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The happiest marriages are between best friends.

A 2014 National Bureau of Economic Research study found that marriage does indeed lead to increased well-being, mainly thanks to friendship.

Controlling for premarital happiness, the study concluded that marriage leads to increased well-being — and it does so much more for those who have a close friendship with their spouses. Friendship, the paper found, is a key mechanism that could help explain the causal relationship between marriage and life satisfaction.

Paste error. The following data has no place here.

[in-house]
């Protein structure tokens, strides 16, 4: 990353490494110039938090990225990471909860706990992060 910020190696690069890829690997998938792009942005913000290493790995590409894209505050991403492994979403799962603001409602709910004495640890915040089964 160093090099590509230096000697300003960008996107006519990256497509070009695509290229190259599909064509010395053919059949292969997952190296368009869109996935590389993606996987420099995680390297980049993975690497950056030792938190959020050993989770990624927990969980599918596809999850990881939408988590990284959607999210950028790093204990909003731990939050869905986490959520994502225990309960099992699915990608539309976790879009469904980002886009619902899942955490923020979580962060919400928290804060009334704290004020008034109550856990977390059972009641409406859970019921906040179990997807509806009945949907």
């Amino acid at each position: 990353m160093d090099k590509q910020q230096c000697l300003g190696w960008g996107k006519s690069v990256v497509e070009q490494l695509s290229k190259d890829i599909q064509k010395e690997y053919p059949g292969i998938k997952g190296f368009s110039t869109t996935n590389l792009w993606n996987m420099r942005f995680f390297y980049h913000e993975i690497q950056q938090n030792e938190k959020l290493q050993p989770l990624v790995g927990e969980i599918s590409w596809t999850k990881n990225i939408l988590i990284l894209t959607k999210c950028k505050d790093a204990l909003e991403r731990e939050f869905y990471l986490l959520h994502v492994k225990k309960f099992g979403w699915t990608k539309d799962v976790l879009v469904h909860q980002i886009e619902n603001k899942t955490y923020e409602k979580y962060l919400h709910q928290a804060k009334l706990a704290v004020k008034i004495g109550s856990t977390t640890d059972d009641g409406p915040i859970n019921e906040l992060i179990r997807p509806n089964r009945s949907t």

The closer a couple are in age, the less likely they are to get divorced.

A study of 3,000 Americans who had ever been married found that age discrepancies correlate with friction in marriages.

The Atlantic's Megan Garber reports:

"A one-year discrepancy in a couple's ages, the study found, makes them 3 percent more likely to divorce (when compared to their same-aged counterparts); a 5-year difference, however, makes them 18 percent more likely to split up. And a 10-year difference makes them 39 percent more likely."

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